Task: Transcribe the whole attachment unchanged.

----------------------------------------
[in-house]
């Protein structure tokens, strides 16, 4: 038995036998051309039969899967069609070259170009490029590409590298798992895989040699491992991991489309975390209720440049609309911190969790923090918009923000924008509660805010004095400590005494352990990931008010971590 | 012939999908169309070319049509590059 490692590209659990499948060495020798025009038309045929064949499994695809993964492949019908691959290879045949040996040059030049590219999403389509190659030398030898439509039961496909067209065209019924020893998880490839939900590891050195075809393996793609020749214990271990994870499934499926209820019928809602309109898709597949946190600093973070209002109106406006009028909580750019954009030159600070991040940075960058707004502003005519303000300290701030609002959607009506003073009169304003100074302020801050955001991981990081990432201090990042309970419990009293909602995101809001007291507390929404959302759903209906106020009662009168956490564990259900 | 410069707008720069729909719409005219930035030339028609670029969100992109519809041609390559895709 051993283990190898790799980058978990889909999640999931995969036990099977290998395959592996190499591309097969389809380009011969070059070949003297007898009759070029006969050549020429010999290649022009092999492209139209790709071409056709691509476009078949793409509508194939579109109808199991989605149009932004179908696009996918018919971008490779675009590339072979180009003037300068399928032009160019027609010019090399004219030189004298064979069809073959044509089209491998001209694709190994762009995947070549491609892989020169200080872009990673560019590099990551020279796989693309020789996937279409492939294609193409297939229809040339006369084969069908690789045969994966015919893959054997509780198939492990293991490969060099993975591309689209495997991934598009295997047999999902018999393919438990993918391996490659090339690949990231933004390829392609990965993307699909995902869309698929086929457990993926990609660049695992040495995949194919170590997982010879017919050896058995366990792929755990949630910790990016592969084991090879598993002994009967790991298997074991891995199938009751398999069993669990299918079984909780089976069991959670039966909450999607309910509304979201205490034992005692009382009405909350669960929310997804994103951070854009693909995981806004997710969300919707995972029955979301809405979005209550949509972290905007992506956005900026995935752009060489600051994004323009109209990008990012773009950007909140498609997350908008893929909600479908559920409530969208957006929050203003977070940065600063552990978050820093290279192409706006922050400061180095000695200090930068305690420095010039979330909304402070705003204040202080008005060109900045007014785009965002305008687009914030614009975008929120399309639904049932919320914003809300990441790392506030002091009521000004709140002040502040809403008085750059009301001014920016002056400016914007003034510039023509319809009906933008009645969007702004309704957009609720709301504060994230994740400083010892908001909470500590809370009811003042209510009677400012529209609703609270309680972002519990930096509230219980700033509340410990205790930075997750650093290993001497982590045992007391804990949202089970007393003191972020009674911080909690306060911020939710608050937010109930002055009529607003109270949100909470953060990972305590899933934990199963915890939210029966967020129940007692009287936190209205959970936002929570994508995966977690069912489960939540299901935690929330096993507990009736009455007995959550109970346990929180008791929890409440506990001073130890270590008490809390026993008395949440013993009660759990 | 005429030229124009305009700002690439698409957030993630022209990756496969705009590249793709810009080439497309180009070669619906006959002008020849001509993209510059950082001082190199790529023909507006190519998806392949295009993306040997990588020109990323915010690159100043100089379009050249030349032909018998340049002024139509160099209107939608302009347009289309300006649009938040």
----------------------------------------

[in-house]
């Protein structure tokens, strides 16, 4: 038995036998051309039969899967069609070259170009490029590409590298798992895989040699491992991991489309975390209720440049609309911190969790923090918009923000924008509660805010004095400590005494352990990931008010971590 | 012939999908169309070319049509590059 490692590209659990499948060495020798025009038309045929064949499994695809993964492949019908691959290879045949040996040059030049590219999403389509190659030398030898439509039961496909067209065209019924020893998880490839939900590891050195075809393996793609020749214990271990994870499934499926209820019928809602309109898709597949946190600093973070209002109106406006009028909580750019954009030159600070991040940075960058707004502003005519303000300290701030609002959607009506003073009169304003100074302020801050955001991981990081990432201090990042309970419990009293909602995101809001007291507390929404959302759903209906106020009662009168956490564990259900 | 410069707008720069729909719409005219930035030339028609670029969100992109519809041609390559895709 051993283990190898790799980058978990889909999640999931995969036990099977290998395959592996190499591309097969389809380009011969070059070949003297007898009759070029006969050549020429010999290649022009092999492209139209790709071409056709691509476009078949793409509508194939579109109808199991989605149009932004179908696009996918018919971008490779675009590339072979180009003037300068399928032009160019027609010019090399004219030189004298064979069809073959044509089209491998001209694709190994762009995947070549491609892989020169200080872009990673560019590099990551020279796989693309020789996937279409492939294609193409297939229809040339006369084969069908690789045969994966015919893959054997509780198939492990293991490969060099993975591309689209495997991934598009295997047999999902018999393919438990993918391996490659090339690949990231933004390829392609990965993307699909995902869309698929086929457990993926990609660049695992040495995949194919170590997982010879017919050896058995366990792929755990949630910790990016592969084991090879598993002994009967790991298997074991891995199938009751398999069993669990299918079984909780089976069991959670039966909450999607309910509304979201205490034992005692009382009405909350669960929310997804994103951070854009693909995981806004997710969300919707995972029955979301809405979005209550949509972290905007992506956005900026995935752009060489600051994004323009109209990008990012773009950007909140498609997350908008893929909600479908559920409530969208957006929050203003977070940065600063552990978050820093290279192409706006922050400061180095000695200090930068305690420095010039979330909304402070705003204040202080008005060109900045007014785009965002305008687009914030614009975008929120399309639904049932919320914003809300990441790392506030002091009521000004709140002040502040809403008085750059009301001014920016002056400016914007003034510039023509319809009906933008009645969007702004309704957009609720709301504060994230994740400083010892908001909470500590809370009811003042209510009677400012529209609703609270309680972002519990930096509230219980700033509340410990205790930075997750650093290993001497982590045992007391804990949202089970007393003191972020009674911080909690306060911020939710608050937010109930002055009529607003109270949100909470953060990972305590899933934990199963915890939210029966967020129940007692009287936190209205959970936002929570994508995966977690069912489960939540299901935690929330096993507990009736009455007995959550109970346990929180008791929890409440506990001073130890270590008490809390026993008395949440013993009660759990 | 005429030229124009305009700002690439698409957030993630022209990756496969705009590249793709810009080439497309180009070669619906006959002008020849001509993209510059950082001082190199790529023909507006190519998806392949295009993306040997990588020109990323915010690159100043100089379009050249030349032909018998340049002024139509160099209107939608302009347009289309300006649009938040």